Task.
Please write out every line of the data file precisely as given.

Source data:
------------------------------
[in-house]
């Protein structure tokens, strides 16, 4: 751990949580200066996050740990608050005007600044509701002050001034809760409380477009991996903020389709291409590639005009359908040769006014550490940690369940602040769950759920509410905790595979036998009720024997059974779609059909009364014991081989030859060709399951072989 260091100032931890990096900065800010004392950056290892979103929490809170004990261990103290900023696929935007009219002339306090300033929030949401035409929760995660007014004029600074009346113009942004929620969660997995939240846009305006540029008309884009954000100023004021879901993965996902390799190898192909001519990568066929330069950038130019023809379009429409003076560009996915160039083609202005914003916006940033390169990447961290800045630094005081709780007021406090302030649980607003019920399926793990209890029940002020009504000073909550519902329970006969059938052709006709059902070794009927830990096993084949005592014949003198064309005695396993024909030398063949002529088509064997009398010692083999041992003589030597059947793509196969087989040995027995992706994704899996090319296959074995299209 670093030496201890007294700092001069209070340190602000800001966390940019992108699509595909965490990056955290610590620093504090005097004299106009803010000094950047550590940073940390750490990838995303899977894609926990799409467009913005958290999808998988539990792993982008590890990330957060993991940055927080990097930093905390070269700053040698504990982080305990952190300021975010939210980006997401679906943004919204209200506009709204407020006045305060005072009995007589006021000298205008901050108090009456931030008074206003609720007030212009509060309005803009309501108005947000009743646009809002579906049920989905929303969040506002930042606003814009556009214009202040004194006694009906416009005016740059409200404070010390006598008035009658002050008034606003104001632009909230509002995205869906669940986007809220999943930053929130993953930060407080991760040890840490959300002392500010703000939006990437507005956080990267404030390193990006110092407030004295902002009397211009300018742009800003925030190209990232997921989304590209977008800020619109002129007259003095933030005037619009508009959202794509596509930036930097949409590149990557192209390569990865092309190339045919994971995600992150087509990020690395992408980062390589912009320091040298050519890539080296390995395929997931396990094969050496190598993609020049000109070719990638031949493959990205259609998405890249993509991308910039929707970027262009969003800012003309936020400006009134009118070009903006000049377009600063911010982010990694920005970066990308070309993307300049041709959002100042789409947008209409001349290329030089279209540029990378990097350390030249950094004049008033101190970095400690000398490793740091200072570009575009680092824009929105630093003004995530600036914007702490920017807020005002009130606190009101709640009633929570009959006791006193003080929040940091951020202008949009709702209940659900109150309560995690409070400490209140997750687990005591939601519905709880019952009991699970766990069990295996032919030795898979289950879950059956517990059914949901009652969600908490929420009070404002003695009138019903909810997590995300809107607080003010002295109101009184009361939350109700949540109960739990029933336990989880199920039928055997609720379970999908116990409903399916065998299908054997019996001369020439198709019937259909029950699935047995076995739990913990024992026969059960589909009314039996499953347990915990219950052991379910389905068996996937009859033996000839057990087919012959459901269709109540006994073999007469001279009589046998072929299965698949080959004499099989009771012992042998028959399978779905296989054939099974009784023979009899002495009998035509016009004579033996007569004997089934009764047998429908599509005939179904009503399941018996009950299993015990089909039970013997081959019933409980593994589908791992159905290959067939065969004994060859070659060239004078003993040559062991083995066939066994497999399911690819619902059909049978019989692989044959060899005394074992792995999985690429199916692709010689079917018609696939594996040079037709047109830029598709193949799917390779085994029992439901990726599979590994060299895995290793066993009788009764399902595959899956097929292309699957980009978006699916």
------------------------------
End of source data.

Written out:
[in-house]
């Protein structure tokens, strides 16, 4: 751990949580200066996050740990608050005007600044509701002050001034809760409380477009991996903020389709291409590639005009359908040769006014550490940690369940602040769950759920509410905790595979036998009720024997059974779609059909009364014991081989030859060709399951072989 260091100032931890990096900065800010004392950056290892979103929490809170004990261990103290900023696929935007009219002339306090300033929030949401035409929760995660007014004029600074009346113009942004929620969660997995939240846009305006540029008309884009954000100023004021879901993965996902390799190898192909001519990568066929330069950038130019023809379009429409003076560009996915160039083609202005914003916006940033390169990447961290800045630094005081709780007021406090302030649980607003019920399926793990209890029940002020009504000073909550519902329970006969059938052709006709059902070794009927830990096993084949005592014949003198064309005695396993024909030398063949002529088509064997009398010692083999041992003589030597059947793509196969087989040995027995992706994704899996090319296959074995299209 670093030496201890007294700092001069209070340190602000800001966390940019992108699509595909965490990056955290610590620093504090005097004299106009803010000094950047550590940073940390750490990838995303899977894609926990799409467009913005958290999808998988539990792993982008590890990330957060993991940055927080990097930093905390070269700053040698504990982080305990952190300021975010939210980006997401679906943004919204209200506009709204407020006045305060005072009995007589006021000298205008901050108090009456931030008074206003609720007030212009509060309005803009309501108005947000009743646009809002579906049920989905929303969040506002930042606003814009556009214009202040004194006694009906416009005016740059409200404070010390006598008035009658002050008034606003104001632009909230509002995205869906669940986007809220999943930053929130993953930060407080991760040890840490959300002392500010703000939006990437507005956080990267404030390193990006110092407030004295902002009397211009300018742009800003925030190209990232997921989304590209977008800020619109002129007259003095933030005037619009508009959202794509596509930036930097949409590149990557192209390569990865092309190339045919994971995600992150087509990020690395992408980062390589912009320091040298050519890539080296390995395929997931396990094969050496190598993609020049000109070719990638031949493959990205259609998405890249993509991308910039929707970027262009969003800012003309936020400006009134009118070009903006000049377009600063911010982010990694920005970066990308070309993307300049041709959002100042789409947008209409001349290329030089279209540029990378990097350390030249950094004049008033101190970095400690000398490793740091200072570009575009680092824009929105630093003004995530600036914007702490920017807020005002009130606190009101709640009633929570009959006791006193003080929040940091951020202008949009709702209940659900109150309560995690409070400490209140997750687990005591939601519905709880019952009991699970766990069990295996032919030795898979289950879950059956517990059914949901009652969600908490929420009070404002003695009138019903909810997590995300809107607080003010002295109101009184009361939350109700949540109960739990029933336990989880199920039928055997609720379970999908116990409903399916065998299908054997019996001369020439198709019937259909029950699935047995076995739990913990024992026969059960589909009314039996499953347990915990219950052991379910389905068996996937009859033996000839057990087919012959459901269709109540006994073999007469001279009589046998072929299965698949080959004499099989009771012992042998028959399978779905296989054939099974009784023979009899002495009998035509016009004579033996007569004997089934009764047998429908599509005939179904009503399941018996009950299993015990089909039970013997081959019933409980593994589908791992159905290959067939065969004994060859070659060239004078003993040559062991083995066939066994497999399911690819619902059909049978019989692989044959060899005394074992792995999985690429199916692709010689079917018609696939594996040079037709047109830029598709193949799917390779085994029992439901990726599979590994060299895995290793066993009788009764399902595959899956097929292309699957980009978006699916």